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Beira, March 19. Photo: International Federation of Red Cross and Red Crescent Societies
As national and international emergency teams fly and battle the clock to rescue some 350,000 Mozambicans still stranded for the fifth consecutive day in the districts of Búzi, Chibabava, Nhamatanda and Dondo, corpses continue to accumulate in Beira city’s mortuary. It is impossible to bury the dead.
“People no longer take the bodies to the mortuary, they stay with them,” Assembly of the Republic deputy Juliano Picardo, who made the journey between Nhamatanda district and the capital of Sofala province on foot, said on Wednesday.
The deputy also asked for help for the people staying at what’s left of his house.
“Support is being channelled to accommodation centres,we are forgetting that Beira is essentially urban”
At the close of this edition, the official death toll of Cyclone IDAI in central Mozambique was still at 202.
However, deputy Picardo, a Beira resident who arrived there on Sunday (March 17), said:
“I can assure you that the numbers that are presented in relation to human lives are not correct. There are no exact numbers: more corpses are appearing every day.”
“The people no longer take the bodies to the mortuary, they stay with them. The soil is all still under water so no burials can be performed. We are storing the bodies in safe places that are not flooded. It’s a scene of great sadness.”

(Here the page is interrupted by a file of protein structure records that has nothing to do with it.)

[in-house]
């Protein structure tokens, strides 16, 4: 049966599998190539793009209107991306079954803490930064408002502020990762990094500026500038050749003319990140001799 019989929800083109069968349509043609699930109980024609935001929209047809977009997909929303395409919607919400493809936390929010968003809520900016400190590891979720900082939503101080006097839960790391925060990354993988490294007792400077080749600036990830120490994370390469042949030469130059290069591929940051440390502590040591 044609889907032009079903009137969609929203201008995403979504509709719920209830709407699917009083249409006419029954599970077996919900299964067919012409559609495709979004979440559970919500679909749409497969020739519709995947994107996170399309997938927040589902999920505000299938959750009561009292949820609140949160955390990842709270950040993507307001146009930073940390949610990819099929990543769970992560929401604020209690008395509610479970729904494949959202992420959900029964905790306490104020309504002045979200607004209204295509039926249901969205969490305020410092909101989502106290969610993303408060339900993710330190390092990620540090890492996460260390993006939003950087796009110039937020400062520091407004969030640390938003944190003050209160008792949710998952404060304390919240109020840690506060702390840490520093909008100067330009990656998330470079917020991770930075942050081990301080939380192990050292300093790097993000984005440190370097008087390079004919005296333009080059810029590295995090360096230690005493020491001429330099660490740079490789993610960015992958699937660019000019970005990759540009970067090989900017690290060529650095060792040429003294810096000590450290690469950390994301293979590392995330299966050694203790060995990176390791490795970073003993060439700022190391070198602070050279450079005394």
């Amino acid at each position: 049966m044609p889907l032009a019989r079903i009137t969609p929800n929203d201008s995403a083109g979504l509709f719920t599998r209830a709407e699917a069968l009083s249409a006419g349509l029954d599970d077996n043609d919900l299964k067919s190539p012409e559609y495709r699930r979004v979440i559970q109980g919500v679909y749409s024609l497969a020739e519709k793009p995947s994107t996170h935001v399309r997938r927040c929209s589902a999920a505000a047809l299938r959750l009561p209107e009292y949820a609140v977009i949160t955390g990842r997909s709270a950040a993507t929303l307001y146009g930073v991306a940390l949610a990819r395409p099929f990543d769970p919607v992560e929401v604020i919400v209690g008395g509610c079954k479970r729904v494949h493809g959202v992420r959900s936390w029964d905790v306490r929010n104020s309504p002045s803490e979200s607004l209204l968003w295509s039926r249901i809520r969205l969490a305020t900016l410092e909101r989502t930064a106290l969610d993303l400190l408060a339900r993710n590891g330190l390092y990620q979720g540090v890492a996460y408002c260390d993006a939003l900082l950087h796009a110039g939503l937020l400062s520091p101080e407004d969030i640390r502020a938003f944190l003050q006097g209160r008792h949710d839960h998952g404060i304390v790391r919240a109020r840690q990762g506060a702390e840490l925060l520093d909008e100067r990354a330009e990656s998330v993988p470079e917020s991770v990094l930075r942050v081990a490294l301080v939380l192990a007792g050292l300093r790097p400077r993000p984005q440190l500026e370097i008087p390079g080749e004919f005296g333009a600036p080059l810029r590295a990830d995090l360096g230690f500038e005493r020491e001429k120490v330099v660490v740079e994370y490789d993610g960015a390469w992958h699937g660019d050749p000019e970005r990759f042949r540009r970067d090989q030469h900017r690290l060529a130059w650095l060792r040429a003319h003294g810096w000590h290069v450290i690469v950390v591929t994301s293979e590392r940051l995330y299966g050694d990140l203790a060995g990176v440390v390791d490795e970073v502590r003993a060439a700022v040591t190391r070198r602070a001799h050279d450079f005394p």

The deputy, who was working in Chimoio last week, is a Renamo political adviser and ,on Sunday (17), having failed to communicate with his family in Beira’s Matacuane neighbourhood, started driving to the city in the company of another deputy, Francisco Maingue, and general in the reserve Hermínio de Morais. They had to abandon their 4×4 vehicle shortly after the Nhamatanda tollgate.
Rowboat to cross destroyed EN6
“We crossed the toll but the first bridge was washed away to the extent of about a kilometre. It was a residential area [before the cyclone]. On [the previous] Thursday, as I was going to Chimoio, I saw a lot of the traditional little houses that our community always builds but at the moment there is absolutely none,” Picardo said.
Locals told him that an irrigation dam for the agricultural fields had been unable to withstand the flow of water from the Metuxira river and gave way, washing away everything in its course.
The deputy and his fellow travellers managed to cross the washed-away section of the brand new National Road No. 6 in a rowboat borrowed from a British farmer who provided two workers to help them on their way and has been transporting many in a similar fashion
The 100 km walk to Beira
Let us avoid “sending officials to the disaster scene; we are only spending what little we have, which could benefit many instead,” Picardo says.
No means of transportation awaited the trio on the other side of the temporary lake, so the only solution was to walk the remaining 100 kilometres to Beira.
Along the way, through water “knee high”, Juliano Picardo had “the unique and sentimental opportunity of taking down bodies hanging from the trees”, at considerable risk to his own life.
“Imagine what it’s like, with nothing but my own hands, having to carry six corpses and put them down along National Road No. 6.”